Along the way, the characters deal with several personal side stories - the events of the first film are causing Jean Grey to lose control of her powers, Rogue and Iceman try to work their relationship around the fact that prolonged contact with the power-absorbing Rogue could kill her boyfriend, loose cannon teen Pyro gradually turns to the dark side, the amnesiac Wolverine continues searching for answers about his past... and finds some.

As it turns out, Stryker is the man who encased Wolverine's skeleton in the metal adamantium and wiped out his memory several years before as part of the Weapon X program. Nowadays, Stryker has a Wolverine-esque mutant, Lady Deathstrike, as his right hand woman, setting up another cool Wolverine fight sequence. Both adamantium-clawed, both with fast regenerative healing factors, the two take each other on in a slashy, bloody battle that features one of my favorite camera moves in a superhero movie. Lady Deathstrike runs toward Wolverine, the camera swooping in on their collision, Wolverine meets her with a clawed punch to the gut and the camera swings back in reaction to the impact, then swings back down as Wolvie pushes Deathstrike away.

Lady Deathstrike is played by Kelly Hu, best known to me as the ill-fated Eva in 1989's Friday the 13th Part VIII: Jason Takes Manhattan. Also featured in X2, during the White House sequence, is Ken Kirzinger, a stuntman who worked on Jason Takes Manhattan. He stood in for Kane Hodder as Jason Voorhees in a couple moments and plays a diner cook who Jason tosses across a room. This same year, Kirzinger was the main Jason performer in Freddy vs. Jason, which was filmed in Vancouver at the same time as X2, so Bryan Singer visited the set of that movie during some downtime.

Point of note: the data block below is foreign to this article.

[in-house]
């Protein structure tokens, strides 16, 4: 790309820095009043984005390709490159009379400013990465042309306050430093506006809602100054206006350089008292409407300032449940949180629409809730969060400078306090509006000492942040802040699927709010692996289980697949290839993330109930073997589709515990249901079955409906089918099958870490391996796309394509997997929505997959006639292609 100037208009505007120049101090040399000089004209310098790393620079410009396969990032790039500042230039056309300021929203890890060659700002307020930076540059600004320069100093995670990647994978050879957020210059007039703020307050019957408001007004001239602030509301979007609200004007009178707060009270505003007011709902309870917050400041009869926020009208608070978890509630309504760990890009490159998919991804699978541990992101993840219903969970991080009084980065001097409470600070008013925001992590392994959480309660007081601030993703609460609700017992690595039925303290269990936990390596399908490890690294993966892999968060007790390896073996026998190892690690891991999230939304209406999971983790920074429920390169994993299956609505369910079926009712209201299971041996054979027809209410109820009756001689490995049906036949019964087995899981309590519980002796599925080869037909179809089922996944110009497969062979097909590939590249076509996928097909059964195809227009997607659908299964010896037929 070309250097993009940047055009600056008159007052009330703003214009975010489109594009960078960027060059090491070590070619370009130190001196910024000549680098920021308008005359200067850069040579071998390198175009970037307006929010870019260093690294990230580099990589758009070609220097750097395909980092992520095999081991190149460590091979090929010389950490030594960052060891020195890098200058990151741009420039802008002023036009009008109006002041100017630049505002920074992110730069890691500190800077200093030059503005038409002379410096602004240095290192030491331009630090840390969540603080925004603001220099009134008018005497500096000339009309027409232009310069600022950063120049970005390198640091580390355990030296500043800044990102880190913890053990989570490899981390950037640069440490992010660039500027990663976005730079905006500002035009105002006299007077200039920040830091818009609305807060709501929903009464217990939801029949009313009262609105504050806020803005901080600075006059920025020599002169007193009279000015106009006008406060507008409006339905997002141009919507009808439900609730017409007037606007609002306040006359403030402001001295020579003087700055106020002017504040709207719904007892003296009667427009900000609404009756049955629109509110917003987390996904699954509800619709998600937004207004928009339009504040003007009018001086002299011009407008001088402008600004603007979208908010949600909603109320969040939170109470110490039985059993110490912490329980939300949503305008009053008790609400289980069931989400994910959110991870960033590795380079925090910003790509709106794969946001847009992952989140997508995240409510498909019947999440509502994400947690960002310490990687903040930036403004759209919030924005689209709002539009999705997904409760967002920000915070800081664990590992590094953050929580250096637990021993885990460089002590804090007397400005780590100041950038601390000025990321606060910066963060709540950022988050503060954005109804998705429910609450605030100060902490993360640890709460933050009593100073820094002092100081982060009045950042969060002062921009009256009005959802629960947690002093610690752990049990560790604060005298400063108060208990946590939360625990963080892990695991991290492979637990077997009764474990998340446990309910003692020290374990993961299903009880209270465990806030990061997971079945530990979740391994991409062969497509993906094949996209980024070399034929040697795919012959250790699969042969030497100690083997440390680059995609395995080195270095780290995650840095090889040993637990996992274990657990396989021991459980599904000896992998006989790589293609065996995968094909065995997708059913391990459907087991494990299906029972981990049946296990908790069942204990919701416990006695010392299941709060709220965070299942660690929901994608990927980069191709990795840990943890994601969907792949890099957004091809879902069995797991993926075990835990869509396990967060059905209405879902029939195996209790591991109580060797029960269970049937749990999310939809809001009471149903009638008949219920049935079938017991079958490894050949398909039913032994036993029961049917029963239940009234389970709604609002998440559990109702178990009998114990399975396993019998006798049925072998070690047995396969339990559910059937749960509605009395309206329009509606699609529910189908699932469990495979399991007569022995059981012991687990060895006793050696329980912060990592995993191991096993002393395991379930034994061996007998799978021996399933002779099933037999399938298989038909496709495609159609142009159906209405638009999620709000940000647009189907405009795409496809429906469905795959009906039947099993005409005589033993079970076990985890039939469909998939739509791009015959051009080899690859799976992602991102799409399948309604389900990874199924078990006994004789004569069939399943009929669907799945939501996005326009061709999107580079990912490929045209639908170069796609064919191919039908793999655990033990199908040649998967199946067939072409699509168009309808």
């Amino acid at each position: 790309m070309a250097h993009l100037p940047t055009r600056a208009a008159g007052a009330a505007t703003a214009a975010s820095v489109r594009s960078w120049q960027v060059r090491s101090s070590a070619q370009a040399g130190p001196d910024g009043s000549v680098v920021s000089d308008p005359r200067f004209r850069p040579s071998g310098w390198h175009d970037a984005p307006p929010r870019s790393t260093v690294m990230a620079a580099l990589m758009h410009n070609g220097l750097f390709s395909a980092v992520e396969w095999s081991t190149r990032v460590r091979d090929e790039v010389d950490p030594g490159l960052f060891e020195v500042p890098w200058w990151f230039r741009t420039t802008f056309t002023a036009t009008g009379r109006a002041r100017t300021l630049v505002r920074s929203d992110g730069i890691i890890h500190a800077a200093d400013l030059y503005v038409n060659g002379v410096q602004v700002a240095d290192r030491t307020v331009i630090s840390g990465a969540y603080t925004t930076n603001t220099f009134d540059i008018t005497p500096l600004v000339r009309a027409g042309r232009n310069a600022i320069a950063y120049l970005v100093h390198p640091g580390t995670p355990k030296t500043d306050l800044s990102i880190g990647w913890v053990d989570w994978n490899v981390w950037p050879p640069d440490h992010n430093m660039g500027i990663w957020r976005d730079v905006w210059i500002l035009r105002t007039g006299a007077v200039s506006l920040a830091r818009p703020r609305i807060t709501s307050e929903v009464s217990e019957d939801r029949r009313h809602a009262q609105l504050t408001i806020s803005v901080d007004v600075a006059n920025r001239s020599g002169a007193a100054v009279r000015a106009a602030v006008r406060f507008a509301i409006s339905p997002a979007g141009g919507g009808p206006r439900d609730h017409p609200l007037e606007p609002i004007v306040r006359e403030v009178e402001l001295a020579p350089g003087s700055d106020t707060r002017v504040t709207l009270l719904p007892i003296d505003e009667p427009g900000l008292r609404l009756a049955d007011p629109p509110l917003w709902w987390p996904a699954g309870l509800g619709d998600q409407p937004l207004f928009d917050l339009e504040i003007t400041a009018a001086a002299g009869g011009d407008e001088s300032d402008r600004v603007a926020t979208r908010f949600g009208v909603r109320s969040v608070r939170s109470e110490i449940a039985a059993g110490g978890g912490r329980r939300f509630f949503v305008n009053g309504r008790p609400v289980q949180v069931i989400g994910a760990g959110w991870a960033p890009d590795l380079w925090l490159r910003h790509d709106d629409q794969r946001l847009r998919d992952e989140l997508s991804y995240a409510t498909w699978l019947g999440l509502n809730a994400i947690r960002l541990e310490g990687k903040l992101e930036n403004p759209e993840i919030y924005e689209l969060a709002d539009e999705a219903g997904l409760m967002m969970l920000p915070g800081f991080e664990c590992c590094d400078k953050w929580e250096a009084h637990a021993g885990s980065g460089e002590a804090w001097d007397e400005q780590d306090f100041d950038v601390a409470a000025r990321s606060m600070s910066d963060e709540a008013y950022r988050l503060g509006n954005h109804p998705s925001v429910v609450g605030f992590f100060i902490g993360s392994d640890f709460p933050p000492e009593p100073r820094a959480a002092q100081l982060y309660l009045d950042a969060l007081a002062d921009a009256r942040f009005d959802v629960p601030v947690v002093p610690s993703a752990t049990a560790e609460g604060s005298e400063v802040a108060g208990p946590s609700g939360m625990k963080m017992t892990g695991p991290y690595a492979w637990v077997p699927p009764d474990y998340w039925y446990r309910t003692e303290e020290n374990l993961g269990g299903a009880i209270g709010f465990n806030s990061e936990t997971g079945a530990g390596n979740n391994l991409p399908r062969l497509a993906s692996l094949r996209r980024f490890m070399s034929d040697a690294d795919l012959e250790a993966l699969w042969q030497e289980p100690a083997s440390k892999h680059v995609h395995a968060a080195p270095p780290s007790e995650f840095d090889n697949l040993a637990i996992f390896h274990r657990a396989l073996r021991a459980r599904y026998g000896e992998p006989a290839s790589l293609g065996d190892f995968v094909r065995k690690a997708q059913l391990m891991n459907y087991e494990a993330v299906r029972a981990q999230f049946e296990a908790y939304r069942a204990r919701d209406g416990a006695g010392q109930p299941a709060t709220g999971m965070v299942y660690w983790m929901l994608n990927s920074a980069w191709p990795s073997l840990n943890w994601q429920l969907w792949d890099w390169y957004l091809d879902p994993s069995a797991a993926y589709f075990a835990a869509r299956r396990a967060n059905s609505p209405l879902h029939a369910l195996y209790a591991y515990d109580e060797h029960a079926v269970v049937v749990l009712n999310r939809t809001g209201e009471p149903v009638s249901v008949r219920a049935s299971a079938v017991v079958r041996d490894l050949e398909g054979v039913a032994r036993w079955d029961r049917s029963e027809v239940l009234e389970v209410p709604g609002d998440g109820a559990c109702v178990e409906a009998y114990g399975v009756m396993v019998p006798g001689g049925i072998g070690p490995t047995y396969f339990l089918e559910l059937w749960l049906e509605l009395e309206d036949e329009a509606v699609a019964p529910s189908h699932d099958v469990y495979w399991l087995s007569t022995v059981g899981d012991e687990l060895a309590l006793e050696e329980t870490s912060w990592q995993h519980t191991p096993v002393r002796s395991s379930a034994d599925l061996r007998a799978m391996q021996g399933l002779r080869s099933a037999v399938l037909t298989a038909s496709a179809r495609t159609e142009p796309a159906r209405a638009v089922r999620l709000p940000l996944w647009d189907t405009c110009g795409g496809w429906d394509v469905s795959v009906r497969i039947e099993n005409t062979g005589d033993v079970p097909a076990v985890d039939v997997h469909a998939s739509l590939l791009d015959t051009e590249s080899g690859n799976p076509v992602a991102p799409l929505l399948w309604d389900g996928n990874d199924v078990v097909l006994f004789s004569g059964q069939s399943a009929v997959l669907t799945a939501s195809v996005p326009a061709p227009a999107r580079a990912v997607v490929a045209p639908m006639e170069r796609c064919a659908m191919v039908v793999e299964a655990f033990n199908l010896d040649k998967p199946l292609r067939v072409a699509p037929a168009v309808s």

X2 (questionably subtitled X-Men United on marketing materials) is a terrific example of a sequel, one of the rares ones that's often considered even better than the first, an assessment that I would agree with. It builds on ideas established in the first, while being bigger and better in every aspect.

There's more action, with bigger setpieces and more polished effects. The story, basically an adaptation of the 1982 graphic novel X-Men: God Loves, Man Kills, is quite good, well written by Michael Dougherty and Dan Harris from a story by David Hayter, Bryan Singer, and Zak Penn.

The plight of the mutants is again tied in to the sorts of oppression, discrimination, and civil rights issues we deal with in the real world, and this time mutant abilities are most obviously an allegory for homosexuality, plainly evident in the scene where Iceman (Shawn Ashmore) comes out as a mutant to his family and his mother responds, "Have you tried not being a mutant?"

The returning actors do fine work in their roles, certainly the perfectly cast Patrick Stewart and Hugh Jackman do not disappoint the second time around. I could understand if Cyclops fans were a bit letdown, as James Marsden did kind of get the shaft in this one - he isn't given much to do, his character taken out of the equation for a large portion of the film. Of the newcomers, in addition to those mentioned, Aaron Stanford does some great work in the role of Pyro.

Even the hair and wigs on Jean and Storm were improved for this movie.

As I left an opening day screening of X2 back in 2003, I was a very satisfied Marvel comics fan, and I still hold the film in high esteem to this day. In my opinion, X-Men and X2 are up there with Spider-Man, Spider-Man 2, and a few of the Avengers flicks as some of the best comic book movies ever made.

No comments:

Post a Comment